World Sight Day: Focus on Age-Related Macular Degeneration


Today, Thursday 8th October, is World Sight Day. To mark this, Porterhouse Medical Group is raising awareness for Age-Related Macular Degeneration (AMD), one of the most common causes of vision loss in adults.

What is AMD

AMD is a condition that affects the macula, a small structure at the back of the eye. The macula is responsible for our central vision, most colour vision and resolution of fine details (1). AMD usually affects people over the age of 50, with 1 in 200 suffering from the condition by the age of 60. In the UK more than 600 000 people are affected by AMD, and with an increasingly aging population, the prevalence will continue to rise (1-3).

There are two types of AMD; dry and wet. The dry form is the most common, accounting for about 90% of cases (2). Dry AMD causes progressive vision loss, due to inflammation and death of photoreceptors (specialised cells in the eye that give us colour and night vision) (4, 5). Unfortunately, there is currently no treatment for dry AMD. Wet AMD is a less common, but more aggressive type of the disease which is associated with rapid progression to severe vision loss, sometimes within days (2, 6). A number of people with dry AMD will go on to develop wet AMD (2). Whilst wet AMD causes a more rapid deterioration of vision than dry, there are treatment options for the former. In part, the pathology of wet AMD is mediated by a chemical called VEGF (vascular endothelial growth factor) which causes aberrant development of new blood vessels at the back of the eye (5, 6). These vessels can bleed and leak fluid, thus causing loss of central vision. The standard treatment for wet AMD is injections of so-called anti-VEGF agents that work by inhibiting the formation of these new blood vessels (5).

 Living with AMD

AMD in itself does not cause total blindness, as it doesn’t affect peripheral vision (1). However, loss of central vision heavily impacts on people’s ability to engage in everyday and work-related activities, such as reading, cooking and driving. Along with functional decrease, AMD may also cause emotional distress, as those affected lose the ability to see faces clearly, increasingly become dependent on help for everyday tasks, and many may experience visual hallucinations (1). Such hallucinations are believed to be caused by the brain continuing to process visual information in the absence of actual visual input from the photoreceptors, comparable to “phantom limb syndrome” in which people with an amputated limb continue to feel sensation from it (7).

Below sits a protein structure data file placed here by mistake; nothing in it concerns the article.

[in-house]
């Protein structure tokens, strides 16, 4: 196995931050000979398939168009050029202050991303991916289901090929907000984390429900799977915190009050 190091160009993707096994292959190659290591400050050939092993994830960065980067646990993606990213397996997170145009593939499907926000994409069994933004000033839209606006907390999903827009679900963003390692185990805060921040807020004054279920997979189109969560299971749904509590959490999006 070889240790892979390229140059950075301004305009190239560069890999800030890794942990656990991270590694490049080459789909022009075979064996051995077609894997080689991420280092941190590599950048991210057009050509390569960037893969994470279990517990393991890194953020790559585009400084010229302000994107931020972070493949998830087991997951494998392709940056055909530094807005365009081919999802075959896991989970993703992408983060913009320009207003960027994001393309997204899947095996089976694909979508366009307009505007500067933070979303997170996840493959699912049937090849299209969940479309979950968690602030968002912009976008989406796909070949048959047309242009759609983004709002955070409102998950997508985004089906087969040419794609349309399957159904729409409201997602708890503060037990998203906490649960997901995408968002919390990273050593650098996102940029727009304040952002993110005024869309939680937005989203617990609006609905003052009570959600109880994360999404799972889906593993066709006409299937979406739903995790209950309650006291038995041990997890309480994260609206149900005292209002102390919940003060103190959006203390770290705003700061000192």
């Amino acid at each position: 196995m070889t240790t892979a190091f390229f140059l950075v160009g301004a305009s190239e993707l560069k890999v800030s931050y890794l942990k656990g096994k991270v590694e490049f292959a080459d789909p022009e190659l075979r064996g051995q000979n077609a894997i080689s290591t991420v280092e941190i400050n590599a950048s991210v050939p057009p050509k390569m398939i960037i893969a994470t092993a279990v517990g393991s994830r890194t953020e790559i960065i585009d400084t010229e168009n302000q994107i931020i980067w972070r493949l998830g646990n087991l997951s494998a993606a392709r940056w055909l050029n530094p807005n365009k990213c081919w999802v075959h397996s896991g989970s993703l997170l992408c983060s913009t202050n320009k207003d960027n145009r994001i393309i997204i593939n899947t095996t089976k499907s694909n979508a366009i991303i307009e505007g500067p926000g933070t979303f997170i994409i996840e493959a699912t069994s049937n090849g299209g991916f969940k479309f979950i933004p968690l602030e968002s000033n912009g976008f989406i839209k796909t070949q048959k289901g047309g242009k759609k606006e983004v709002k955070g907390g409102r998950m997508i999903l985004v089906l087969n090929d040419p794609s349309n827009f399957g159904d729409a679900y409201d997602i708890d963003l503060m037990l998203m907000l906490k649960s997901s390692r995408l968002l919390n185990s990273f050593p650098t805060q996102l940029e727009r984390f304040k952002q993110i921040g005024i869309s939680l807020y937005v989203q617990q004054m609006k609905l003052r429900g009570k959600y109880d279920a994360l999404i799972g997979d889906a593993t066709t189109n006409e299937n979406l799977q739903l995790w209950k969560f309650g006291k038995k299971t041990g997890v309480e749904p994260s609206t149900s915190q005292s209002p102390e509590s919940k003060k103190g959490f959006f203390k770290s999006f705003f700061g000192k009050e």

Common symptoms of AMD are (1, 8);

  • Gaps or dark spots appearing in your central vision
  • Objects seem to change shape, size or colour
  • Colours fade
  • Bright light becomes glaring and uncomfortable
  • Words may disappear while reading
  • Straight lines, like doorframes, appearing distorted or bent

 Taking care of your eyes

Family history of AMD is a strong risk factor for developing the condition, and there is of course little to be done about a genetic predisposition (3). However, there are steps that everyone can take to maintain good eye health and lower their chance of developing AMD (and other eye conditions).

Get regular check-ups

As a general rule most people, even those with perfectly healthy eyes, should attend an eye examination every couple of years (9). AMD, like many conditions affecting the eyes, does not cause pain or discomfort, and by having regular eye checks an optician can detect early signs, even before symptoms of altered vision are evident to the patient (8). Early detection also increases the chances of receiving effective, vision saving treatment (1).

Protect your eyes

Just like your skin, UV rays from the sun can cause damage to your eyes (9). It is therefore important to not only remember the sun lotion, but also protect your eyes by wearing sunglasses with appropriate UV protection. Sunglasses that provide the appropriate level of UV protection carry the European CE mark or British Standard BSEN ISO 12312-1:2013 (9).

Stop smoking

For smokers the risk of developing AMD is up to four times that of non-smokers, and for smokers with a genetic pre-disposition to the condition, the risk  increases to 20 times that of a non-smoker (1, 3).

Maintain a healthy diet

Certain proteins required for macular function are not produced by the body and must be obtained through diet. These proteins are called yellow plant pigments, and they give some foods their colour (10). They can, unsurprisingly, be found in yellow and orange fruits and vegetables, as well as in leafy greens and in eggs (10).

You can learn more about AMD, and how to live with and manage the condition, by visiting the Macular Societies webpage at



  1. Macular Society Guide to AMD Available from:
  2. Al-Zamil WM, Yassin SA. Recent developments in age-related macular degeneration: a review. Clinical interventions in aging. 2017;12:1313-30.
  3. Garcia-Layana A, Cabrera-Lopez F, Garcia-Arumi J, Arias-Barquet L, Ruiz-Moreno JM. Early and intermediate age-related macular degeneration: update and clinical review. Clinical interventions in aging. 2017;12:1579-87.
  4. Ophthalmology AAO. Photoreceptors – American Academy of Ophthalmology 2020 [Available from:
  5. Hernandez-Zimbron LF, Zamora-Alvarado R, Ochoa-De la Paz L, Velez-Montoya R, Zenteno E, Gulias-Canizo R, et al. Age-Related Macular Degeneration: New Paradigms for Treatment and Management of AMD. Oxidative medicine and cellular longevity. 2018;2018:8374647.
  6. NHS. Age-related macular degeneration (AMD) – Treatments – NHS. 2018.
  7. VisionAware. Charles Bonnet Syndrome – VisionAware. 2020.
  8. NHS. Age-related macular degeneration (AMD) – symptoms – NHS 2018.
  9. NHS. Look after your eyes-NHS 2018 [Available from:
  10. MacularSociety. Accessible Nutrition2017. Available from:


Author: Sarah Brun Bar-Yaacov, Medical Writer, Porterhouse Medical Group